A welcome break and a chance to reacquaint myself with Cork
Player Diary: Billy Holland
With a couple of free weekends ahead and no game to prepare for, many of the lads have taken the chance to head to the likes of Lanzarote and London for a few days. My holiday entails a trip to my beloved Cork to spend some quality time at home!
I have fallen between two stools in terms of rest periods this season so far (a good complaint to have). When Munster were off in November and January, I was up in Irish camp, and when the starting Irish guys were given time off over Christmas, I was with Munster. That group of lads that don't start for Ireland are required by their provinces too, so this few days off is most welcome for me.
It is more of a mental break than anything. We still have training programmes to do as prescribed by Aled Walters, our head of S&C, but even a change of scenery is a break. Instead of running round UL, I'll be back at Temple Hill doing a few laps again!
I have a few odd jobs to take care of around the house too, a bit of painting, and the back garden has to be rotavated. I have a pre-marriage course to attend this weekend too, which has been hard to organise with our hectic schedule.
Going into the break on the back of a win is brilliant. Having lost at home to Cardiff and with last year's defeat over there fresh in the minds, there was a bit of nerves around the place ahead of the game. I think losing to Scarlets at Thomond Park the previous week added a bit to that tension.
Playing into a really strong wind we were relatively happy to only trail 6-3 at half-time. We had defended well, but in the second-half, after camping in their 22 for ten minutes, all of a sudden we were behind our own posts after an intercept. At times like that you wonder if things were going against us, but we kept at it.
Those moments in games are pivotal. We knew things were going against us a touch. Illness ruled Dave Foley out the day before the game, then Darren O'Shea went down and Dave O'Callaghan was pushed into the second-row for the first time in quite a while. To compound all that Keats went off and we were forced to adapt on the hoof.
When those setbacks happen, set-piece and first-phase attack becomes a bit more difficult. The guys coming in are quality players, but they might not have trained in that position during the week. That familiarity is needed for key plays to run smoothly, but in general attack and defensive play, it doesn't make as much difference.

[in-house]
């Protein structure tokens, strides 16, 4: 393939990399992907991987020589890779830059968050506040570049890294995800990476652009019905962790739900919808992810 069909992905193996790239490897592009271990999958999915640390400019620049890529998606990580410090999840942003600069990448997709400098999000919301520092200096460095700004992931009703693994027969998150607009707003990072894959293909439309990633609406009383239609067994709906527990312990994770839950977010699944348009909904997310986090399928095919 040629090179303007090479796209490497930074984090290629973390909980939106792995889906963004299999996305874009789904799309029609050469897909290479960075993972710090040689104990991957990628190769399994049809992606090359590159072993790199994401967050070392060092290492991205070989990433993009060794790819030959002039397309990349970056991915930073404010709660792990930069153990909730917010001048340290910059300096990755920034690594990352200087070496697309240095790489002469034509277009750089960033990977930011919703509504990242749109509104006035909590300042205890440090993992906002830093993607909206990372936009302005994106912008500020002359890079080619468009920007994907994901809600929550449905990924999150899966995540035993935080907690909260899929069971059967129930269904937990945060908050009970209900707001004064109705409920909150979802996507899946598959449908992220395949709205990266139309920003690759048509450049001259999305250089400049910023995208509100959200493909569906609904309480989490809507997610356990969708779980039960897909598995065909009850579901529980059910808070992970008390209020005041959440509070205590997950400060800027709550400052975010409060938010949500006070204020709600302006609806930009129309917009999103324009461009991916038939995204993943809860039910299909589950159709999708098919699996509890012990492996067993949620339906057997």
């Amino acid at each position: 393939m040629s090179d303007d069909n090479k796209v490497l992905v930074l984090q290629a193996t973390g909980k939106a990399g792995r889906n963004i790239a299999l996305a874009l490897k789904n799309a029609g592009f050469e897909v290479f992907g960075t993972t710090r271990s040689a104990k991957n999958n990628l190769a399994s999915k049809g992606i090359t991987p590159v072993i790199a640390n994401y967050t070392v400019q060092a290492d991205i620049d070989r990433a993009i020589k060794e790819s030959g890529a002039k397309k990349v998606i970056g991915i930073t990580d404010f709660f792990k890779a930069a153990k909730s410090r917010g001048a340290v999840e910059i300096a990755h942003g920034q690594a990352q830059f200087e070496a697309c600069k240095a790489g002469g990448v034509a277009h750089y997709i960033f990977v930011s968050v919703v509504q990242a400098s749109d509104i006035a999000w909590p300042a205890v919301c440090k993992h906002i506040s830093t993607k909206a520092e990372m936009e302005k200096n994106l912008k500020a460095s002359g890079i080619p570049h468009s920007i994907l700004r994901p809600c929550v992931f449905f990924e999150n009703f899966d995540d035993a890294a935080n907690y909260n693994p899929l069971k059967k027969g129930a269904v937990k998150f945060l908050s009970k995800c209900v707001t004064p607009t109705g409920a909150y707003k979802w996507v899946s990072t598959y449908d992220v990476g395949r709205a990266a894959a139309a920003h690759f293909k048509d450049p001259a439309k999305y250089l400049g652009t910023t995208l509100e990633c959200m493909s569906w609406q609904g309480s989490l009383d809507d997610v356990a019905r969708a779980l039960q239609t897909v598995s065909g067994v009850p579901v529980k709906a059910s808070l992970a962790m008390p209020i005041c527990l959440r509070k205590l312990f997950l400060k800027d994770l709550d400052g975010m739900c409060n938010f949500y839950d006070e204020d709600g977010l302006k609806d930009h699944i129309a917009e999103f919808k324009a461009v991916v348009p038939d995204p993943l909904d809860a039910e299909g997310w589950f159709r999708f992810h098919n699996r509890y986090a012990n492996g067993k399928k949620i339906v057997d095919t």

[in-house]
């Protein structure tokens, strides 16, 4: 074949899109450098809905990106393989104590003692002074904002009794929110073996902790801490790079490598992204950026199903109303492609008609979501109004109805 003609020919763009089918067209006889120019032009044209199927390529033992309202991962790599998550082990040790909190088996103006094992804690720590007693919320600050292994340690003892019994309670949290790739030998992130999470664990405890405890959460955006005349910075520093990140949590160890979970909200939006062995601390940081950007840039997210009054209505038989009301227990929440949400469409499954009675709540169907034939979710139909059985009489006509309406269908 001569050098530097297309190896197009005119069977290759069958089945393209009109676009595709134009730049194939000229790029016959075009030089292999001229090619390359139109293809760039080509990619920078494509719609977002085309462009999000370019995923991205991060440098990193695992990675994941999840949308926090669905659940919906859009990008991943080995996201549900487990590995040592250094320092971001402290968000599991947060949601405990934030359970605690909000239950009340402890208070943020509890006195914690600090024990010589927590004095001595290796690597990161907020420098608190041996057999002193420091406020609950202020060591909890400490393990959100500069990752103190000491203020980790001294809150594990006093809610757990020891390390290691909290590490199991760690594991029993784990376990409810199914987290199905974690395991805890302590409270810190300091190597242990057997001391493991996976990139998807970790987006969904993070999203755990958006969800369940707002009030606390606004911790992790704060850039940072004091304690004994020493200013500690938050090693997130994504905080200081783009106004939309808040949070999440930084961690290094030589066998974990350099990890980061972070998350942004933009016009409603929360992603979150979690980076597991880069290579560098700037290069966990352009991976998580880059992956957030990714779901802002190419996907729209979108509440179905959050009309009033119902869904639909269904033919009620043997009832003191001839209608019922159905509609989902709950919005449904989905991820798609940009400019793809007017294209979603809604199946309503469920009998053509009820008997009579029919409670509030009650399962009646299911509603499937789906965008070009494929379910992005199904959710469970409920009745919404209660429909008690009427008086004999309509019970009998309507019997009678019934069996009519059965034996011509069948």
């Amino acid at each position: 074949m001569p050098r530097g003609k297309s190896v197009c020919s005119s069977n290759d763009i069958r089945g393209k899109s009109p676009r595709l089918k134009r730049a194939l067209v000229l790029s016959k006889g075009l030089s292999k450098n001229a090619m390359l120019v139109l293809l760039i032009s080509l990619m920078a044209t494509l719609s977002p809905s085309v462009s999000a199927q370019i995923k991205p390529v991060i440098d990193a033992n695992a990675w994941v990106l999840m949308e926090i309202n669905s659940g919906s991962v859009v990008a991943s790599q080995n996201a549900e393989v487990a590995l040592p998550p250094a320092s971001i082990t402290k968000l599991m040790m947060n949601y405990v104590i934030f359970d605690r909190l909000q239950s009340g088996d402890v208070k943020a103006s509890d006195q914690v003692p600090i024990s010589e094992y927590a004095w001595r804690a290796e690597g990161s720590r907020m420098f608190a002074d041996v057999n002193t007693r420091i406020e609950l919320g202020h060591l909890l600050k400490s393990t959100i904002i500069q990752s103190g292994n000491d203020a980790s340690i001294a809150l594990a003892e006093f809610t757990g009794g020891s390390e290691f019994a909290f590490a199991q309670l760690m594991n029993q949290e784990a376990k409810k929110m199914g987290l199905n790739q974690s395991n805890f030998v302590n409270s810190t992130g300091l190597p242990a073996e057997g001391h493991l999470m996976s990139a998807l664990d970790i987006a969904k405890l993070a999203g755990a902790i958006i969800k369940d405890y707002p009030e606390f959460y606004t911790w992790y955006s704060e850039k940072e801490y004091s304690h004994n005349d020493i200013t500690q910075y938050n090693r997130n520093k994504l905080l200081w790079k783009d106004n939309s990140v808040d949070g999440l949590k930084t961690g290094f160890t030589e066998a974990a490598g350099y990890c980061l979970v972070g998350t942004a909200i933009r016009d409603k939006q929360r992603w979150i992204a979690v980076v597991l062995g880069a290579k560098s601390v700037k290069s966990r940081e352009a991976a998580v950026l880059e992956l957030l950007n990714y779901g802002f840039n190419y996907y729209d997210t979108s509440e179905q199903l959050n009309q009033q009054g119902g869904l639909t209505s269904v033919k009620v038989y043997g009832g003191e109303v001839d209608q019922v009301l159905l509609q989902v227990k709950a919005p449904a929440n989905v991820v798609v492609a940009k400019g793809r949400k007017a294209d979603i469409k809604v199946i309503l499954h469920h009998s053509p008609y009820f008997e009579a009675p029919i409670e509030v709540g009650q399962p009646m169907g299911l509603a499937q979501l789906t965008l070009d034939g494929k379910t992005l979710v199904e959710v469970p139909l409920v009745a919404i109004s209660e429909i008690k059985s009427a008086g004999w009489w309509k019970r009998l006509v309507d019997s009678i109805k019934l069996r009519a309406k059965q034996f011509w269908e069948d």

The strength in depth we have now is huge. The arrival of Francis Saili had a massive impact on the game. His try was typical of him, very sharp play to spot the gap, and that was crucial. Then Rory Scannell, who had to step into No 10, did the business also. He had missed a couple of chances and was annoyed with his place-kicking up to that point, so to step forward and take on the drop goal with confidence was admirable.
Conor Oliver's try was the icing on the cake and we were absolutely delighted after the game. Some days things go smoothly and you win, but other times you have to work through it. It's those wins that are the sweetest.
We were all delighted with ourselves afterwards, but in particular it was a big occasion for Fineen Wycherley who made his senior debut. From what I've seen so far, he is a real prospect for the future with an ability to pick things up very quickly, which is a valuable trait in my eyes.
You say something to him, you don't have to say it again. He would have taken part in very few lineouts with us this season, but stepped in for a session two weeks ago and got everything right. Some guys might be doing those drills for a few years and still make errors. All academy players have the ability and the strength required, but the hunger to make is what sets guys apart. Fineen was on for 13 minutes in Cardiff and I thought he was outstanding. You'll see a lot more from him in the future.
From a personal point of view, it was great to be back playing regular rugby in recent weeks. When you fall between Ireland and Munster responsibilities it is tough. If you are not in the match-day 23 for Ireland you can sometimes miss out a little with your province. I definitely felt a bit rusty two or three weeks ago, but I felt back fit and sharp last weekend and I really enjoyed my game.
If you are away all week in international camp it is tough to get straight into the starting 15. You are either on the bench or not involved at all so I really enjoyed being back in for the last couple of weeks.
Don't get me wrong, it's great being up in Irish camp and it's where you want to be, but I love playing for Munster so much, so I'm very happy to be back here for the last week or two and getting regular game-time again.
We were all given a real lift lately when Mark Chisholm returned to full training with us. He's had an horrendous 12 months of it and it took him a long time to return from concussion. The protocols are very strict these days and rightly so.
I actually got concussed in the same game against the Dragons last March. I was fortunate enough to be able to play two weeks later but 12 months on Chiz still hasn't played a game. The guy has trained really hard over the last couple of months and to have him around all the young fellas in the squad is brilliant.
In the last fortnight at training he has brought another level of intensity to the sessions and with so many lads away with Ireland that is vital. It's a massive thing for him to be back, and we're all thrilled.